Below you will find a few of our favorite blog posts that are related to youth sports, youth sports coaching and sports parenting from the past few weeks. Please feel free to visit each and we hope you find them as helpful as we do!
The numbers are staggering. According to the Centers for Disease Control and Prevention, emergency departments across the United States treat approximately 2.6 million children ages 0 to 19 for sports- and recreation-related injuries each year.
Reporter Joe Trahan, from Dallas’ ABC affiliate WFAA, visited with some former Dallas Cowboys football players who were seeking treatment at the Carrick Brain Centers for issues they have experienced as a result of concussions. Hall of Fame running back Tony Dorsett is one of several former Dallas Cowboys players who have struggled with the long-term affects of playing professional football.
Southern Maryland Online is reporting that the state’s high schools experienced a 3.5 percent drop (“nearly” 500 students) in football participation in the 2011-2012 season, “the largest decline the state has seen in seven years, and the third drop in four years.”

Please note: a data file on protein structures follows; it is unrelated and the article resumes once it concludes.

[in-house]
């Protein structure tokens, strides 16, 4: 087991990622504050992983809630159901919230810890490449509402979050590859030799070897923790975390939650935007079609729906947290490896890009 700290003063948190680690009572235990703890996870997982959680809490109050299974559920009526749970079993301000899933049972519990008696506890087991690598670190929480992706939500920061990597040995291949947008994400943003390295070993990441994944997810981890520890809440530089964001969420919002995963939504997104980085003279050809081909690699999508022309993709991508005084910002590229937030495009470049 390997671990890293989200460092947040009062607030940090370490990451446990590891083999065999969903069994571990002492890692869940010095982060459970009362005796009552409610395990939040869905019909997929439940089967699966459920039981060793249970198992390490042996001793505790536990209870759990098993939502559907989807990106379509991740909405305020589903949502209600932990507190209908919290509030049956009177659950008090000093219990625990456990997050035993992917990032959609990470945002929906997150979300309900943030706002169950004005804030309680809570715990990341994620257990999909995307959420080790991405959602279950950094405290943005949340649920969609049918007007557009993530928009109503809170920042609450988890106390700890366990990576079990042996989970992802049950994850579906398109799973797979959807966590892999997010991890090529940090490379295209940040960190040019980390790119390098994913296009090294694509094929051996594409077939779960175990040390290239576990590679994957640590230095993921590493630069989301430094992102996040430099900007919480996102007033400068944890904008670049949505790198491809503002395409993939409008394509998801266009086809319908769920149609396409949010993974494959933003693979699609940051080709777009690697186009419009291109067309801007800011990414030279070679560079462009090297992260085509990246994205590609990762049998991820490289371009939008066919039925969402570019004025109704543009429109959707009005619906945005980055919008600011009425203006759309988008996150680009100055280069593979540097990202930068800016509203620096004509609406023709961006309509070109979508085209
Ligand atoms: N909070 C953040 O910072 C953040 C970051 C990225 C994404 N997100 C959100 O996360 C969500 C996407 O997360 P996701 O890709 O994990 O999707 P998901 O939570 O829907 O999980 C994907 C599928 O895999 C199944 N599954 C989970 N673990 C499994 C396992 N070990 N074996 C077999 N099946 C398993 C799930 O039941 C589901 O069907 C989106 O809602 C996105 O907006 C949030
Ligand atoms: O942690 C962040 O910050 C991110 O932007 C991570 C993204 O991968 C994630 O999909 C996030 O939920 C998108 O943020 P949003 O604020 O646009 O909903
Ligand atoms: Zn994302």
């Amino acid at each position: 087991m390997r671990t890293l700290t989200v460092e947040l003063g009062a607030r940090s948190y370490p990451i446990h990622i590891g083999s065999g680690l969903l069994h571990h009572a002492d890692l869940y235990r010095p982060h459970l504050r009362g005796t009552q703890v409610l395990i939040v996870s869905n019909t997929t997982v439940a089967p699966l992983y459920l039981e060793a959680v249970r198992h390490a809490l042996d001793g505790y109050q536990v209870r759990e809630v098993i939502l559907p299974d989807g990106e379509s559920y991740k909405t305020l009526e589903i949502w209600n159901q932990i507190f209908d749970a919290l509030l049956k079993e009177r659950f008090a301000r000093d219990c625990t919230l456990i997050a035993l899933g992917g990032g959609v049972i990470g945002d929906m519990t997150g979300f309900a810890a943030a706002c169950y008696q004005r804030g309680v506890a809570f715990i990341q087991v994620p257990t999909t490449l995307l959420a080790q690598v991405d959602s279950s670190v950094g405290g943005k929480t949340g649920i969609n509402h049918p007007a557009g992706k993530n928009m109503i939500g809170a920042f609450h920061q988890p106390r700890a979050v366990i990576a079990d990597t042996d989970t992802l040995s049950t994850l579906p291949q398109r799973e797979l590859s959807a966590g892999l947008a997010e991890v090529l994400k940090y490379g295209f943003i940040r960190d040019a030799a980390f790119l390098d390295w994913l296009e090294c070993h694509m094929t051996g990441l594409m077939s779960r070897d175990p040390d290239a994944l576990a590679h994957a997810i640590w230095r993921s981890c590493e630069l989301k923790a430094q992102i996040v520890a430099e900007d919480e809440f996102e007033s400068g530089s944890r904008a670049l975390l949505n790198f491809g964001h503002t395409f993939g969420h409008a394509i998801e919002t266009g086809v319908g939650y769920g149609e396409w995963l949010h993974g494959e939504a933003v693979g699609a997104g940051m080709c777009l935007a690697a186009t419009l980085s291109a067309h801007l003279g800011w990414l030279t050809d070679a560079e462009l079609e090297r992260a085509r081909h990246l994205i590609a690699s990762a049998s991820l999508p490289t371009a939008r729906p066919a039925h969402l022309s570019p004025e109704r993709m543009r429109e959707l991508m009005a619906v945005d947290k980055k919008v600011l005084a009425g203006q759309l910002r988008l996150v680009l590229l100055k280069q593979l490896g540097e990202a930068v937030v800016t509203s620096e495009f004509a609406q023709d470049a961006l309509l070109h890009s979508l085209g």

Many young athletes enjoy playing different sports and often excel in more than one.
If you’re the parent of one of these kids, it’s likely that you can sign up your child to play in multiple youth leagues at the same time. With extended seasons in many sports, programs and leagues often overlap. Even within the same sport, different leagues run at the same time. For example, your child can play in a competitive league (AAU) or one geared more to fun and development (YMCA). Opportunity is everywhere—especially when your child is a talented young athlete.
To create bullying-free schools, it’s necessary that we educate teachers, students and parents about the prevalence and consequences of it. We all believe a school should be a safe place for the children, a place where they can learn without fear or apprehension.
Sports are about winning. Soccer too is about winning. The ultimate moment of glory for any soccer player is “winning” the World Cup. Soccer players never go off on daydreams where they imagine losing the big games. No, the focus is typically about winning that big match and scoring the vital goal that sends the team and its fans into a ruckus pandemonium. But one thing I’ve noticed in soccer, at every level of the game, is that it’s not necessarily the best teams that win the big games, but often just the team that simply wants it the most.